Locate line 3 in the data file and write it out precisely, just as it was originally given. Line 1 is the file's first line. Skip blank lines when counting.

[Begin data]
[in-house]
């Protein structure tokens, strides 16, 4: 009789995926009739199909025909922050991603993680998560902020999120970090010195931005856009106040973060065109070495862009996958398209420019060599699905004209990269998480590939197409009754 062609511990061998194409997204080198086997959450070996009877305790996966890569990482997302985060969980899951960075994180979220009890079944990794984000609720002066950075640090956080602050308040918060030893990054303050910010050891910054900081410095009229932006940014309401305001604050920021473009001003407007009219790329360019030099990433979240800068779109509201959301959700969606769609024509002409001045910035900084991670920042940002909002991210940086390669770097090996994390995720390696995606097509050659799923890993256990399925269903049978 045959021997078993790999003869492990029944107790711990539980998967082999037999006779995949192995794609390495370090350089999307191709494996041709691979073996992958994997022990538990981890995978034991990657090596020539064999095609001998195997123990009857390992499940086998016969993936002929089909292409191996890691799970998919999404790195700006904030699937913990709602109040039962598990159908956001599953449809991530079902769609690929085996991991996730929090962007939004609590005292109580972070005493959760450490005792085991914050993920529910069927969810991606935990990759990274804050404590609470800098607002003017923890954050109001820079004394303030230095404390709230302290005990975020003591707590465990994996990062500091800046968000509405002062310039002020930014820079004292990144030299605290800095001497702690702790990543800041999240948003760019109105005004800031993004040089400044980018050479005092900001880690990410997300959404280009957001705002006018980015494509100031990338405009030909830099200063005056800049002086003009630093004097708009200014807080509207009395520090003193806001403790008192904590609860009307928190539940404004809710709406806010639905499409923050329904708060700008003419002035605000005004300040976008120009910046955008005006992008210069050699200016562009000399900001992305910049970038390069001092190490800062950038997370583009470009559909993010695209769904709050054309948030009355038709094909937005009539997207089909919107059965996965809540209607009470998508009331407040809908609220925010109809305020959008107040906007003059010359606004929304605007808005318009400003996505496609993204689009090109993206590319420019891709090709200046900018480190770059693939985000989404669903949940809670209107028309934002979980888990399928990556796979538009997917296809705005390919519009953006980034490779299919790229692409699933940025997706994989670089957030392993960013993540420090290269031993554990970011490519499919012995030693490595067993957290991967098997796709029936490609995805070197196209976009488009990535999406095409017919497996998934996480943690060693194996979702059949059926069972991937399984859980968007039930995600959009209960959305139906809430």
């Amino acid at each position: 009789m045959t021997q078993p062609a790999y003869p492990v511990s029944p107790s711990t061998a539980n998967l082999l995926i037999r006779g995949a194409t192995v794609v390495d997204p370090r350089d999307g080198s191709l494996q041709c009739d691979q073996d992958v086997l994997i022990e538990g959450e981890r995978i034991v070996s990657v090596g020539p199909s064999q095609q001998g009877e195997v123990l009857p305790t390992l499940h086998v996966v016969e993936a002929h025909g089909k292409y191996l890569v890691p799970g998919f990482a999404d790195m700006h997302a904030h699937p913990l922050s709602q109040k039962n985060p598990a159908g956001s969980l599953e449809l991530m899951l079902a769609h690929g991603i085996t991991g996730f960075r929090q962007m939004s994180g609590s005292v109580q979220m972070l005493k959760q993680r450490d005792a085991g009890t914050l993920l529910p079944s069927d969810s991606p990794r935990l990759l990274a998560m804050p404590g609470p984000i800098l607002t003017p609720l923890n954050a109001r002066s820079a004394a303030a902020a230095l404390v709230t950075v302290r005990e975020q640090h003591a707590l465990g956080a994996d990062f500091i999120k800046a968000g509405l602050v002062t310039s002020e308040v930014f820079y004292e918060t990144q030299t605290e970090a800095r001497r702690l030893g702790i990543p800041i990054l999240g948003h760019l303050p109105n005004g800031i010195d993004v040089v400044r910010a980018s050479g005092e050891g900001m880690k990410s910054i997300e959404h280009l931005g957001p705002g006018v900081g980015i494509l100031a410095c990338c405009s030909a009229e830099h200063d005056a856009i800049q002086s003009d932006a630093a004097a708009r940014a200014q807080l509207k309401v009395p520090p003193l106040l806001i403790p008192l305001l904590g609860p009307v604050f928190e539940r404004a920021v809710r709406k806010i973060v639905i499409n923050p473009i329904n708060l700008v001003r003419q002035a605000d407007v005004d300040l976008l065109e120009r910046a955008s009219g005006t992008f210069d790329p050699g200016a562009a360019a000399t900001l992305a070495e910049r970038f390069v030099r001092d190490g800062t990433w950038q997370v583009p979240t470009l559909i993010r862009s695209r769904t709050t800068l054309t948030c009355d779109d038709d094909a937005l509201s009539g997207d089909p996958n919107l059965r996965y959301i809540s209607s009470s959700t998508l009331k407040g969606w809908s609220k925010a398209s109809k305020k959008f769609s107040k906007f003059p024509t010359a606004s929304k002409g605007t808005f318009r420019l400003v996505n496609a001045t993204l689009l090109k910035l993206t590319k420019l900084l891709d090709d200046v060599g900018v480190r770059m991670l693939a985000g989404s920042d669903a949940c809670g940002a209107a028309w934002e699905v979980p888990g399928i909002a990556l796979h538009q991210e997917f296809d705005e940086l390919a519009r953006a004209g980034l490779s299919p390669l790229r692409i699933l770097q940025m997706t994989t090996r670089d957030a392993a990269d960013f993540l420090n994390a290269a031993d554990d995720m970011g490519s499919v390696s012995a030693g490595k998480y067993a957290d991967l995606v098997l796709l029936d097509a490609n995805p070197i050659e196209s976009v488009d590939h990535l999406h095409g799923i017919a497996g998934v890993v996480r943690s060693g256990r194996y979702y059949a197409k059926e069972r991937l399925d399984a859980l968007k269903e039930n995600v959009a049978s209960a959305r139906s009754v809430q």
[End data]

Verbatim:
């Amino acid at each position: 009789m045959t021997q078993p062609a790999y003869p492990v511990s029944p107790s711990t061998a539980n998967l082999l995926i037999r006779g995949a194409t192995v794609v390495d997204p370090r350089d999307g080198s191709l494996q041709c009739d691979q073996d992958v086997l994997i022990e538990g959450e981890r995978i034991v070996s990657v090596g020539p199909s064999q095609q001998g009877e195997v123990l009857p305790t390992l499940h086998v996966v016969e993936a002929h025909g089909k292409y191996l890569v890691p799970g998919f990482a999404d790195m700006h997302a904030h699937p913990l922050s709602q109040k039962n985060p598990a159908g956001s969980l599953e449809l991530m899951l079902a769609h690929g991603i085996t991991g996730f960075r929090q962007m939004s994180g609590s005292v109580q979220m972070l005493k959760q993680r450490d005792a085991g009890t914050l993920l529910p079944s069927d969810s991606p990794r935990l990759l990274a998560m804050p404590g609470p984000i800098l607002t003017p609720l923890n954050a109001r002066s820079a004394a303030a902020a230095l404390v709230t950075v302290r005990e975020q640090h003591a707590l465990g956080a994996d990062f500091i999120k800046a968000g509405l602050v002062t310039s002020e308040v930014f820079y004292e918060t990144q030299t605290e970090a800095r001497r702690l030893g702790i990543p800041i990054l999240g948003h760019l303050p109105n005004g800031i010195d993004v040089v400044r910010a980018s050479g005092e050891g900001m880690k990410s910054i997300e959404h280009l931005g957001p705002g006018v900081g980015i494509l100031a410095c990338c405009s030909a009229e830099h200063d005056a856009i800049q002086s003009d932006a630093a004097a708009r940014a200014q807080l509207k309401v009395p520090p003193l106040l806001i403790p008192l305001l904590g609860p009307v604050f928190e539940r404004a920021v809710r709406k806010i973060v639905i499409n923050p473009i329904n708060l700008v001003r003419q002035a605000d407007v005004d300040l976008l065109e120009r910046a955008s009219g005006t992008f210069d790329p050699g200016a562009a360019a000399t900001l992305a070495e910049r970038f390069v030099r001092d190490g800062t990433w950038q997370v583009p979240t470009l559909i993010r862009s695209r769904t709050t800068l054309t948030c009355d779109d038709d094909a937005l509201s009539g997207d089909p996958n919107l059965r996965y959301i809540s209607s009470s959700t998508l009331k407040g969606w809908s609220k925010a398209s109809k305020k959008f769609s107040k906007f003059p024509t010359a606004s929304k002409g605007t808005f318009r420019l400003v996505n496609a001045t993204l689009l090109k910035l993206t590319k420019l900084l891709d090709d200046v060599g900018v480190r770059m991670l693939a985000g989404s920042d669903a949940c809670g940002a209107a028309w934002e699905v979980p888990g399928i909002a990556l796979h538009q991210e997917f296809d705005e940086l390919a519009r953006a004209g980034l490779s299919p390669l790229r692409i699933l770097q940025m997706t994989t090996r670089d957030a392993a990269d960013f993540l420090n994390a290269a031993d554990d995720m970011g490519s499919v390696s012995a030693g490595k998480y067993a957290d991967l995606v098997l796709l029936d097509a490609n995805p070197i050659e196209s976009v488009d590939h990535l999406h095409g799923i017919a497996g998934v890993v996480r943690s060693g256990r194996y979702y059949a197409k059926e069972r991937l399925d399984a859980l968007k269903e039930n995600v959009a049978s209960a959305r139906s009754v809430q």